(Drama) Col. Hans Landa: Now if one were to determine what attribute the German people share with a beast, it would be the cunning and the predatory instinct of a hawk. But if one were to determine what attributes the Jews share with a beast, it would be that of the rat. If a rat were to walk in here right now as I’m talking, would you treat it with a saucer of your delicious milk? (LaPadite: “Probably not”) I didn’t think so. You don’t like them. You don’t really know why you don’t like them. All you know is you find them repulsive.

Consequently, a German soldier conducts a search of a house suspected of hiding Jews. Where does the hawk look? He looks in the barn, he looks in the attic, he looks in the cellar, he looks everywhere he would hide, but there’s so many places it would never occur to a hawk to hide. However, the reason the Führer’s brought me off my Alps in Austria and placed me in French cow country today is because it does occur to me. Because I’m aware what tremendous feats human beings are capable of once they abandon dignity.

Shawshank Redemption

(Drama) Ellis Boyd ‘Red’ Redding: Get busy living or get busy dying. That’s goddamn right. For the second time in my life, I’m guilty of committing a crime. Parole violation. Course, I doubt they’re going to throw up any road blocks for that. Not for an old crook like me. I find I’m so excited I can barely sit still or hold a thought in my head. I think it’s the excitement only a free man can feel. A free man at the start of a long journey whose conclusion is uncertain. I hope I can make it across the border. I hope to see my friend and shake his hand. I hope the Pacific is as blue as it has been in my dreams. I hope.

Good Will Hunting

(Drama) Sean: If I asked you about art you’d probably give me the skinny on every art book ever written. Michelangelo? You know a lot about him. Life’s work, political aspirations, him and the pope, sexual orientation, the whole works, right? But I bet you can’t tell me what it smells like in the Sistine Chapel. You’ve never actually stood there and looked up at that beautiful ceiling. Seen that. If I asked you about women you’d probably give me a syllabus of your personal favourites. You may have even been laid a few times. But you can’t tell me what it feels like to wake up next to a woman and feel truly happy. You’re a tough kid.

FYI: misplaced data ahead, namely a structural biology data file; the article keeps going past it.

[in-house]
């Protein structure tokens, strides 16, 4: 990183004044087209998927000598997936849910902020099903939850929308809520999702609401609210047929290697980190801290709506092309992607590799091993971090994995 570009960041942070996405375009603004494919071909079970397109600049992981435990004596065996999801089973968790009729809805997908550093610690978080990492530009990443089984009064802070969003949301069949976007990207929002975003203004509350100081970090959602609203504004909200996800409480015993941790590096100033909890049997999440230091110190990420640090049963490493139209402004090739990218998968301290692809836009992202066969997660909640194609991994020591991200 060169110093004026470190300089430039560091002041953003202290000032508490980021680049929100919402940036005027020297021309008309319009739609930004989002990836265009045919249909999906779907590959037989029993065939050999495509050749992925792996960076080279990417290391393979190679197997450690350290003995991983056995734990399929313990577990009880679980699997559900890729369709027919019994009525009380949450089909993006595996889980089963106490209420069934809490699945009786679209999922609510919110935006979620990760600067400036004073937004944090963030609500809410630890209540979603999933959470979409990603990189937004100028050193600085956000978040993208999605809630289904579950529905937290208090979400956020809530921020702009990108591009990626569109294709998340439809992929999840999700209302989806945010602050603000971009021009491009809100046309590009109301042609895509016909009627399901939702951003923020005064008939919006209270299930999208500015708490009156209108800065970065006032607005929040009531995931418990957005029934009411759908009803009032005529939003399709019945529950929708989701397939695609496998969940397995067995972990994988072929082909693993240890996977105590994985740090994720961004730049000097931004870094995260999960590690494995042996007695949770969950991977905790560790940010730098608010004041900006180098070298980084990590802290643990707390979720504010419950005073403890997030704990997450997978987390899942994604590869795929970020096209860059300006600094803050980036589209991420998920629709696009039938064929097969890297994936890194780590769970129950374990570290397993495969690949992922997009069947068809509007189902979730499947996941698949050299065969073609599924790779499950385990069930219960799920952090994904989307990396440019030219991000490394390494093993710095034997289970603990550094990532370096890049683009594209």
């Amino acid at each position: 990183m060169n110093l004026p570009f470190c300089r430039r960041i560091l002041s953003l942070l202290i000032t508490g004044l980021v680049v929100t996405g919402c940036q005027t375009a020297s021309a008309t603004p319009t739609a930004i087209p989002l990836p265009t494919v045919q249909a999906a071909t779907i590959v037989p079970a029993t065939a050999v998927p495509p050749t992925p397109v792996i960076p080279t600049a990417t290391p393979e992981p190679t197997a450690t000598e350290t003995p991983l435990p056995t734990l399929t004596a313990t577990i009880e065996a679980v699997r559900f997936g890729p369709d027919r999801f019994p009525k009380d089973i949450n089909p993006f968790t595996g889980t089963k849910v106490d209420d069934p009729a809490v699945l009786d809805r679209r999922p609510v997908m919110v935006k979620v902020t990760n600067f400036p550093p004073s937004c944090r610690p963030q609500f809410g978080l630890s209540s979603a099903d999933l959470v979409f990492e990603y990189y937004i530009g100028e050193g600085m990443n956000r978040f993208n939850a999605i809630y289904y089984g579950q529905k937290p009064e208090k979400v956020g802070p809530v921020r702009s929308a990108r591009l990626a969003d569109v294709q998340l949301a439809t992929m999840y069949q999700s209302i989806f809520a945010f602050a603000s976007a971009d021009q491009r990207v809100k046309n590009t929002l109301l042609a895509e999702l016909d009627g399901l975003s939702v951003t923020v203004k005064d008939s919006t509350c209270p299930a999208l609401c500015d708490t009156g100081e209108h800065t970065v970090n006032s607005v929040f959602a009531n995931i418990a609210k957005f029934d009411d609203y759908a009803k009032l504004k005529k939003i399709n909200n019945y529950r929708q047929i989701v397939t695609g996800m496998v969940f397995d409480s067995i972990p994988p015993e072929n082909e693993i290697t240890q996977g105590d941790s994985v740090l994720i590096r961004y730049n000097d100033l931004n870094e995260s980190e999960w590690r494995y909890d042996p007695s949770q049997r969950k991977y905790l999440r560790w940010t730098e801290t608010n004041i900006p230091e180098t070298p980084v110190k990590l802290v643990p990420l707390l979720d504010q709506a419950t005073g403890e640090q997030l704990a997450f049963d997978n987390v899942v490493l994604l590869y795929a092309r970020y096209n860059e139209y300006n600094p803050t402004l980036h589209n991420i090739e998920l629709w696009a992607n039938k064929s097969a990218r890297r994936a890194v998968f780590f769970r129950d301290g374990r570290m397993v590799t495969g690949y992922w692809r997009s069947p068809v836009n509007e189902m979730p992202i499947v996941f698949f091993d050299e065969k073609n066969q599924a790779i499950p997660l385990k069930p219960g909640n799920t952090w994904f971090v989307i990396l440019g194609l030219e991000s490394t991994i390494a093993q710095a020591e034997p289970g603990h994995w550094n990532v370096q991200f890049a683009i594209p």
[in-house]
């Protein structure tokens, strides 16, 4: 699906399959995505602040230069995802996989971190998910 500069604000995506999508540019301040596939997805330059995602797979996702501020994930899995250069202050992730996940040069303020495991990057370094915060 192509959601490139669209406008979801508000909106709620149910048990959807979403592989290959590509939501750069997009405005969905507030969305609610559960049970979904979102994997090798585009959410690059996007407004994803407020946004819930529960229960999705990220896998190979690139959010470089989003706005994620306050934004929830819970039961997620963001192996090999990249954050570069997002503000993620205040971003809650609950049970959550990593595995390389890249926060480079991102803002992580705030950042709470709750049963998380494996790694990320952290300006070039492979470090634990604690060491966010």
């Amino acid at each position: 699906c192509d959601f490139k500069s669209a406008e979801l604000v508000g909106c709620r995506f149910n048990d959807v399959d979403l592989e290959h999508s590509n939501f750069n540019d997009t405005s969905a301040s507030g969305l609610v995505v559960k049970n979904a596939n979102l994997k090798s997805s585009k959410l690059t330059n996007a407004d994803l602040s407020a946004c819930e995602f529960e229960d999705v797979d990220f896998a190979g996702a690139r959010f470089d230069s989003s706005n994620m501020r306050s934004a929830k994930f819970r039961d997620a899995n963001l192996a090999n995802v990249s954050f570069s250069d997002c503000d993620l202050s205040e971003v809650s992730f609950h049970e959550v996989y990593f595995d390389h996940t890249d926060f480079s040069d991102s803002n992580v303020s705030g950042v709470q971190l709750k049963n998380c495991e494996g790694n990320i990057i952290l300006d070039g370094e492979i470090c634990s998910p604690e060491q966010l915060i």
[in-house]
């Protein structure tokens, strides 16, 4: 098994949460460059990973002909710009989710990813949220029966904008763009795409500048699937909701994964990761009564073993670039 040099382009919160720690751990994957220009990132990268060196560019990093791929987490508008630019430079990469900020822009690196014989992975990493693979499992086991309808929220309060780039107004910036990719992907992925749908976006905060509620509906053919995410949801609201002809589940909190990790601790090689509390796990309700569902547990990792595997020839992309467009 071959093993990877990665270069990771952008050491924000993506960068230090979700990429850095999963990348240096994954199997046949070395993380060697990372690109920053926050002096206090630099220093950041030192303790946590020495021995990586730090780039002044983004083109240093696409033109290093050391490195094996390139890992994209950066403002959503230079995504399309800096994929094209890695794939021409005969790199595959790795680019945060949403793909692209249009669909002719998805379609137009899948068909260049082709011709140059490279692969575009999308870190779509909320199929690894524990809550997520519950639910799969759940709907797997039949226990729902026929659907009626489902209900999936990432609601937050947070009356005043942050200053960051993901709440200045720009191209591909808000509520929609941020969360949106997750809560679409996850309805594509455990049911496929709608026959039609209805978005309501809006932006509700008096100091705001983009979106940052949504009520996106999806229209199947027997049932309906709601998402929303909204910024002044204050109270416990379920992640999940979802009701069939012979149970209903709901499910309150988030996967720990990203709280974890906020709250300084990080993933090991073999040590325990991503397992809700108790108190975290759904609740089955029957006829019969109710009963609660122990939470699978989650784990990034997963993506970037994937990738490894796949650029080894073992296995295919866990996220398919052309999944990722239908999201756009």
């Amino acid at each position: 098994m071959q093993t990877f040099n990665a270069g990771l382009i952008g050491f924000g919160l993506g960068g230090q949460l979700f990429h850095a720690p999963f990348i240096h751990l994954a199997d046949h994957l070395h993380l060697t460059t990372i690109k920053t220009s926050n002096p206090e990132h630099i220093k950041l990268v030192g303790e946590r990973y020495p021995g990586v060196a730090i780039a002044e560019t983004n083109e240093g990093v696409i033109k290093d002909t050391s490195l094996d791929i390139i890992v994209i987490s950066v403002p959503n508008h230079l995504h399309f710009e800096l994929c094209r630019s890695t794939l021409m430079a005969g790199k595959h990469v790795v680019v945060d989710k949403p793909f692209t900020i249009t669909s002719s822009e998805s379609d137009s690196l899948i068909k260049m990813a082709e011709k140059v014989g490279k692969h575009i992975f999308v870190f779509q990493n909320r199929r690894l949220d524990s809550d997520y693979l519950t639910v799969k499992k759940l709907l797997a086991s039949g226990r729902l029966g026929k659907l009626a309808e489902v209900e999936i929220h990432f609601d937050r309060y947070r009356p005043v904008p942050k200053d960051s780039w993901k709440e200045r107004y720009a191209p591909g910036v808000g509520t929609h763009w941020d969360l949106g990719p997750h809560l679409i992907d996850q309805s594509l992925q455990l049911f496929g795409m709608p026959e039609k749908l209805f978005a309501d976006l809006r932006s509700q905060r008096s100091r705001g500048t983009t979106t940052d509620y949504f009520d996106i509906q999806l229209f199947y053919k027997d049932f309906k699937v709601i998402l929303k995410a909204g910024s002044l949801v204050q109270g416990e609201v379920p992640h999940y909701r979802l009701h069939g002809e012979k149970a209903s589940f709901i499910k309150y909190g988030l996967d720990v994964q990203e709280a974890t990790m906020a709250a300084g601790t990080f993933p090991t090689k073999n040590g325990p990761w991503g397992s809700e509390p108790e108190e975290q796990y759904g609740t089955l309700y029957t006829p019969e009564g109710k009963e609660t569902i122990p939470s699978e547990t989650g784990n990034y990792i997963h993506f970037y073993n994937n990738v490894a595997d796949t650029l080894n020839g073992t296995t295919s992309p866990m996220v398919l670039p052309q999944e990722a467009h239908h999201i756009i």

I ask you about war, and you’d probably, uh, throw Shakespeare at me, right? “Once more into the breach, dear friends.” But you’ve never been near one. You’ve never held your best friend’s head in your lap and watched him gasp his last breath, looking to you for help. And if I asked you about love you probably quote me a sonnet. But you’ve never looked at a woman and been totally vulnerable. Known someone could level you with her eyes. Feeling like! God put an angel on earth just for you…who could rescue you from the depths of hell. And you wouldn’t know what it’s like to be her angel and to have that love for her to be there forever. Through anything. Through cancer. You wouldn’t know about sleeping sitting’ up in a hospital room for two months holding her hand because the doctors could see in your eyes that the term visiting hours don’t apply to you. You don’t know about real loss, because that only occurs when you love something more than you love yourself. I doubt you’ve ever dared to love anybody that much. I look at you; I don’t see an intelligent, confident man; I see a cocky, scared shitless kid. But you’re a genius, Will. No one denies that. No one could possibly understand the depths of you. But you presume to know everything about me because you saw a painting of mine and you ripped my fuckin’ life apart. You’re an orphan right? Do you think I’d know the first thing about how hard your life has been, how you feel, who you are because I read Oliver Twist? Does that encapsulate you? Personally, I don’t give a shit about all that, because you know what? I can’t learn anything from you I can’t read in some fuckin’ book. Unless you wanna talk about you, who you are. And I’m fascinated. I’m in. But you don’t wanna do that, do you, sport? You’re terrified of what you might say. Your move, chief.

The Hangover 

(Comedy) Alan: I’d like to, I’d like to say something that I’ve prepared tonight. Hello. How ’bout that ride in? I guess that’s why they call it Sin City. You guys might not know this, but I consider myself a bit of a loner. I tend to think of myself as a one-man wolf pack. But when my sister brought Doug home, I knew he was one of my own. And my wolf pack, it grew by one. So – there were two of us in the wolf pack. I was alone first in the pack, and then Doug joined in later. And six months ago, when Doug introduced me to you guys, I thought, ‘Wait a second, could it be?’ And now I know for sure, I just added two more guys to my wolf pack. Four of us wolves, running around the desert together, in Las Vegas, looking for strippers and cocaine. So tonight, I make a toast! ( He pulled out a knife and cut his palm ) Blood brothers! 

Female Monologues from Movies